At Kenan Stadium on Sunday morning, Carolina’s class of 2015 was given one more assignment: Take risks and make their own path.
“Doing what you love — pursuing your own path — is often the most unsettling option at the outset,” said Jason Kilar ’93, a media and entertainment innovator. “The paths that others have traveled before you, those are the paths that have greater visibility. They appear lower risk. They play better in conversations with the aunts, uncles and neighbors. But don’t fall for it. You are better than that and have the strength to go your own way.”
Kilar, the co-founder and CEO of Vessel and former founding CEO of Hulu, delivered the Commencement address as Carolina celebrated the graduation of the nearly 6,000 students.
Speaking about his own experiences after graduating from Carolina, Kilar encouraged graduates to find their passion and pursue it. But by doing so, he said, they must be prepared to face personal and professional adversity as they find their own paths.
“My wish is that you make it the most epic of adventures possible,” he said. “Dream big. Take the risk. Fail. Pick yourself back up again. And always, always remember this: There is no adversity capable of stopping you once the choice to persevere is made.”
The degrees of more than 6,000 Carolina students were conferred during the ceremony. They included:
In creating their own paths, Kilar urged the graduates to not fear doing what is new and to pursue their ideas “relentlessly.”
“The typical human response in the face of the new is to ignore, mock or dismiss it. New is scary. New is the unknown. Most everyone does not believe that the new will work, until it does.”
Also, six individuals, including two alumni, received honorary degrees on Sunday. They are:
Catarina de Albuquerque, a world-renowned international human rights lawyer and advocate. Albuquerque has focused her efforts on issues surrounding health and human rights worldwide. From 2004 to 2008, she presided over United Nations negotiations relating to the Optional Protocol to the International Covenant on Economic, Social and Cultural Rights, resulting in an agreement allowing individuals to present complaints before the U.N. against their own governments for alleged violations of socio-economic rights.
Peter Ware Higgs, professor of physics and astronomy emeritus at the University of Edinburgh, Scotland. He received the 2013 Nobel Prize in Physics “for the theoretical discovery of a mechanism that contributes to our understanding of the origin of mass of subatomic particles.” In 2012, Higgs made startling news with what’s now known as the Higgs boson — the idea that a background field permeating all matter was responsible for mass. It was at Carolina in 1965 that Higgs put that idea in a paper.
Mary Elizabeth Junck ’71 (MA), CEO and chair of Lee Enterprises, a newspaper corporation. Junck currently is chair of the board of The Associated Press. She previously held several key executive positions at the former Times Mirror Co. She has been a committed supporter of the School of Journalism and Mass Communication, including her endowment of the Mary Junck Colloquium, an initiative aimed at bringing scholars together to share insights into the world of media.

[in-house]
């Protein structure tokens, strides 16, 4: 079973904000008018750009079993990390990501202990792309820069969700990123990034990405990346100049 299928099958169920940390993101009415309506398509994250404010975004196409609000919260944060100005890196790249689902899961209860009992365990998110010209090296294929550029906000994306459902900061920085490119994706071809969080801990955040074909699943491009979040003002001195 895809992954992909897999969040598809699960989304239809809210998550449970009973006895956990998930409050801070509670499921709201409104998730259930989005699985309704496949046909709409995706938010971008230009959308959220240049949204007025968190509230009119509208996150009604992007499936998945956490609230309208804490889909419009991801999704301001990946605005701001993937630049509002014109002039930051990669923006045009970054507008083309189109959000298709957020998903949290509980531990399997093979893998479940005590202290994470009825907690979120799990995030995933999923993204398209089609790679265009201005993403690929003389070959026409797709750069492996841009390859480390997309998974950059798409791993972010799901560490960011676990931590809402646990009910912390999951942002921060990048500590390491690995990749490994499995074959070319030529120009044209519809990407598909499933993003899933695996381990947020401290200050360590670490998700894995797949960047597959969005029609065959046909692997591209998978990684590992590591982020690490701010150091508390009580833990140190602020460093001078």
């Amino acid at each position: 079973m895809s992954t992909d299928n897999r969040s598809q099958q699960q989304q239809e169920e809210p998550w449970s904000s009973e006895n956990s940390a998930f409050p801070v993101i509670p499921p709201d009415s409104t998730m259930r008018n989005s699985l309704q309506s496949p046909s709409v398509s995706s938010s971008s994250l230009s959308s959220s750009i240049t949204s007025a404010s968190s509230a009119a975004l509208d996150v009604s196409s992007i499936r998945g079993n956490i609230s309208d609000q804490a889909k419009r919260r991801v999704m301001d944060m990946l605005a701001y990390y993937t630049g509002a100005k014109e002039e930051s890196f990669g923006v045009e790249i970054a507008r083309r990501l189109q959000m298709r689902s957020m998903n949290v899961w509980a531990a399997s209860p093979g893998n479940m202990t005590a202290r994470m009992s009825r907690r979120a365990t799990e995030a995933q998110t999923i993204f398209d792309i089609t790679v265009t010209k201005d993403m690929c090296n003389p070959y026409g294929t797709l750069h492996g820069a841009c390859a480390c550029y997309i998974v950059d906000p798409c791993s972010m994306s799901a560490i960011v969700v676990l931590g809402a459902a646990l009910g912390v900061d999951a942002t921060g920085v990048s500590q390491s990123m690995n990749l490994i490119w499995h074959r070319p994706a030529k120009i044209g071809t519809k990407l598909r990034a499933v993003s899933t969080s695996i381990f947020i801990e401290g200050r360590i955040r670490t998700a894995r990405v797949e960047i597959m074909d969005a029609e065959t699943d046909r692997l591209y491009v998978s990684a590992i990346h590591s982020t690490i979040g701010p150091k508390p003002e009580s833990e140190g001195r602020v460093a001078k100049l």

R. Charles Loudermilk Sr. ’50, an entrepreneur, philanthropist, and business and community leader. Loudermilk founded Aaron Rents Inc. in 1955, leading the company until retiring in 2012. He is a leading member of the Atlanta business community, co-chairing mayoral campaigns for Andrew Young in 1981 and 1985, and was integral in bringing the 1996 Summer Olympics to Atlanta. He helped fund construction of the Kenan-Flagler Business School’s McColl Building and the Paul J. Rizzo Conference Center at Meadowmont. Loudermilk also donated the funds to build Kenan Stadium’s Loudermilk Center for Excellence, the academic support center for 800 Carolina athletes.
Charles W. Millard III, a nationally recognized art history scholar, writer and curator who served as director of the Ackland Art Museum from 1986 to 1993. As a museum professional, Millard held positions at Dumbarton Oaks, the Washington Gallery of Art and the Los Angeles County Museum of Art before being appointed the first chief curator of the Hirshhorn Museum and Sculpture Garden in Washington. During his seven years as director of the Ackland, Millard added more than 800 works to the collection, established an education program with an interdisciplinary University liaison, expanded the museum’s staff and accomplished a complete renovation of the Ackland building.
Wyndham Robertson, a pioneer among women in journalism. Robertson joined Fortune magazine in 1961, was promoted to researcher-reporter shortly thereafter and began writing its landmark personal investing column in 1968. She was elected to Fortune’s board of editors in 1974; in 1981, she became the first woman to be the magazine’s assistant managing editor. She also served as business editor of Time magazine. Robertson spent the last decade of her career as vice president for communications for the UNC System, including overseeing the UNC Center for Public Television.